For those who cling to the nostalgia that the FA Cup is the centrepiece of an English football season, the “Gerrard Final” is still a going concern.
The notion of Steven Gerrard playing his last game for Liverpool on his 35th birthday at Wembley against, presumably, Arsenal is a marketing man’s dream, although the club he captains has made heavy weather of reaching the semi-final.
Only the victory over Crystal Palace at Selhurst Park – which given what they suffered there last season must count as an exorcism of sorts – showed genuine quality. This was a slog, decided by what Gerrard’s replacement as captain, Jordan Henderson, called Philippe Coutinho’s “brilliant football brain”.
In the passionate surrounds of Ewood Park, a reminder of why Blackburn were once such an integral part of the Premier League, the men from the Championship played an almost perfect tactical game.
It ended with their goalkeeper, Simon Eastwood, in the Liverpool area for a Rovers corner turning to shoot at his opposite number, Simon Mignolet, who saved superbly.
Mignolet has been the subject of intense scrutiny and it would still be a surprise if he were Liverpool’s No 1 next season. However, in the goalless draw at Anfield and now in the replay, he has produced saves that have kept Liverpool’s season alive.
Coutinho’s superbly-taken winner took Liverpool through to their second domestic semi-final of the season but, instead of the menacing shape of Jose Mourinho’s Chelsea barring their way over two legs, there is Aston Villa at Wembley on Sunday week.
Given that Liverpool is a club that measures success by silverware rather than fourth-placed finishes, they are still on course for a successful season. For their opponents, whose FA Cup run had restored so much belief, there is just the summer to look forward to. Cup fever had taken a while to arrive in Blackburn. Their fourth-round tie that had seen them eliminate Swansea had been watched by fewer than 6,000. There had been less than 14,000 to see Josh King destroy Stoke, who had then seemed a decent outside bet for the FA Cup. Now every ticket had been sold.
The stadium was something it has rarely been during the club’s years of decline: loud and raucous, although their taunts to the Liverpool fans that they had “never won the league” suggested most could not imagine football in a time before Sky Sports.
Blackburn had as little chance of making the play-offs as Liverpool did of making the Champions League. For both teams, the FA Cup was the last competition standing.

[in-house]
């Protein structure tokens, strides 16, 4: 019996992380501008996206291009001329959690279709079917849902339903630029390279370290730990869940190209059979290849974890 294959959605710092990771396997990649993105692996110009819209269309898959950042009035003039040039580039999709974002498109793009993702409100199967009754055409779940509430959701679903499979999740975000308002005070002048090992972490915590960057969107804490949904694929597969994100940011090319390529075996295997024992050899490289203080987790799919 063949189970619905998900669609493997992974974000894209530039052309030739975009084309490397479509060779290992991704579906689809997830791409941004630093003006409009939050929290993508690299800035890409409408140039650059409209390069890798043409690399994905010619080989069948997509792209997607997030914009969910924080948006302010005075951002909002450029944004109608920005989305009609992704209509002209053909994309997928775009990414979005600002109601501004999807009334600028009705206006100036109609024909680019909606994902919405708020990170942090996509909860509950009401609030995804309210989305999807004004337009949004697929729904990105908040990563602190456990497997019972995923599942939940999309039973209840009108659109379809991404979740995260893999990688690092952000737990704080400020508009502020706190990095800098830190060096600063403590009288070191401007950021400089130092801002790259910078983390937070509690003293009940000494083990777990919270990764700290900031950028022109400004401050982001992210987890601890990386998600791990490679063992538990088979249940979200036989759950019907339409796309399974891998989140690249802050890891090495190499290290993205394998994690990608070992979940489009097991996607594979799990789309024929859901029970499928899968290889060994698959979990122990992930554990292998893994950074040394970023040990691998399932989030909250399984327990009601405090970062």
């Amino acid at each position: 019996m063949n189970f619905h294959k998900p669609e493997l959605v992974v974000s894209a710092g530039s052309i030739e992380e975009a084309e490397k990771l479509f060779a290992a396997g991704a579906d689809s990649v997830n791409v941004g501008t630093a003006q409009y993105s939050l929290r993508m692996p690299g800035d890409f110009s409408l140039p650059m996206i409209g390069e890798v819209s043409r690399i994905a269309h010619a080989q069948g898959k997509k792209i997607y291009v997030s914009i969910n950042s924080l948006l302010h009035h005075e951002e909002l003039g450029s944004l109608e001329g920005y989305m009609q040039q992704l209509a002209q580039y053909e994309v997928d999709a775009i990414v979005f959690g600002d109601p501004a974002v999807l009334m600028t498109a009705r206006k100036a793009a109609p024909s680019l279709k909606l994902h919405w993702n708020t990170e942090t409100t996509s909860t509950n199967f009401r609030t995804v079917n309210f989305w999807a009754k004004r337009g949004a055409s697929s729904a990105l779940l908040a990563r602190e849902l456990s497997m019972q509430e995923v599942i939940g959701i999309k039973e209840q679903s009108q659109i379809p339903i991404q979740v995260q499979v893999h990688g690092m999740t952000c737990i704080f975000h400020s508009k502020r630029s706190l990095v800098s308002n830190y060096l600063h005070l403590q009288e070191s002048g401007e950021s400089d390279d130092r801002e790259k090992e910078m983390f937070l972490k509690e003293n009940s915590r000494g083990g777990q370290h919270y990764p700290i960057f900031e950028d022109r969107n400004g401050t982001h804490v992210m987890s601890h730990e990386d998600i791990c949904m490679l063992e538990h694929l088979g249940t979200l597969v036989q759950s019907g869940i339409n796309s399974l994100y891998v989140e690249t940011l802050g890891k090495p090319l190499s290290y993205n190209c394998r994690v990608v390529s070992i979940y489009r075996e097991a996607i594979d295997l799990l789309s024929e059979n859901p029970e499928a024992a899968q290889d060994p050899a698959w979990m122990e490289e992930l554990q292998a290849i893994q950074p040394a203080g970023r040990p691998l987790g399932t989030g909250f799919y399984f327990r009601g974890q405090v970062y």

In many ways Blackburn’s has been a typical story of a second division side enjoying a run in the FA Cup. From Sunderland in 1973 to Cardiff in 2008, seven sides have reached the final from the second tier but none came anywhere near winning promotion while doing so.
Had Gary Bowyer had a full-strength team, the Blackburn manager might have really fancied his chances of breaking through a Liverpool defence missing Martin Skrtel and Emre Can. By the time the tie was 27 minutes old, Rodgers was without Mamadou Sakho, who appeared to have pulled a hamstring.
Kolo Toure, who had been horribly exposed at Arsenal, took his place at the centre of an unconvincing defence. The Ivorian would find the pitch rather more awkward and the opposition employing very different tactics to those he had encountered at the Emirates.
Nevertheless, Bowyer had a dozen footballers unavailable. In the first game at Anfield, Rudy Gestede had proved a constant menace but, not fully fit, he began this one on the bench until coming on to a roar of approval with little less than half an hour remaining. In his place was Jordan Rhodes, whose involvement in Blackburn’s FA Cup had thus far been 13 minutes.
The tactics were to drive the ball up to Rhodes’ head but only once in the opening 45 minutes did it succeed, only for Rhodes to direct his header into the bank of Liverpool supporters that crammed the Darwen End.
Liverpool had, as you might expect, the bulk of possession and the greater number of chances. Only one of them until the goal was dangerous; a low shot from Coutinho that went through a phalanx of legs and was seen late and saved wonderfully by Eastwood. Only Glen Johnson, driving forward from full back, threatened to outflank Blackburn’s back four.
It was not until the opening exchanges of the second half that Mignolet, whose wonderful, one-handed parry from Alex Baptiste in front of the Kop had kept Liverpool in the FA Cup, was forced into any kind of save.
It was, however, worth his wait. First was a two-handed block from a fierce drive by Tom Cairney and from the resultant corner he made a very similar save to Eastwood’s, pushing Ben Marshall’s header at full stretch on to the post.
Mignolet had now given Liverpool two lives in this quarter-final. The question he must have asked himself is why the forwards at the other end of the pitch had taken so long to profit from them?
Twenty minutes from time, they did – and it was from a wonderfully-executed strike that followed a beautiful one-two with Henderson.
The angle in front of Coutinho was slim as he advanced into the box. There were defenders running to cover but the Brazilian picked his spot in the corner of Eastwood’s net, a few yards from where the Merseyside supporters were about to break into songs about Wembley.
Man of the match Coutinho.
Match rating 6/10.
Referee K Friend (Bristol).
Saturday 18 April
Reading v Arsenal; 5.20pm, Wembley, BBC1
Sunday 19 April Aston Villa v Liverpool; 3pm, Wembley, BT Sport 1
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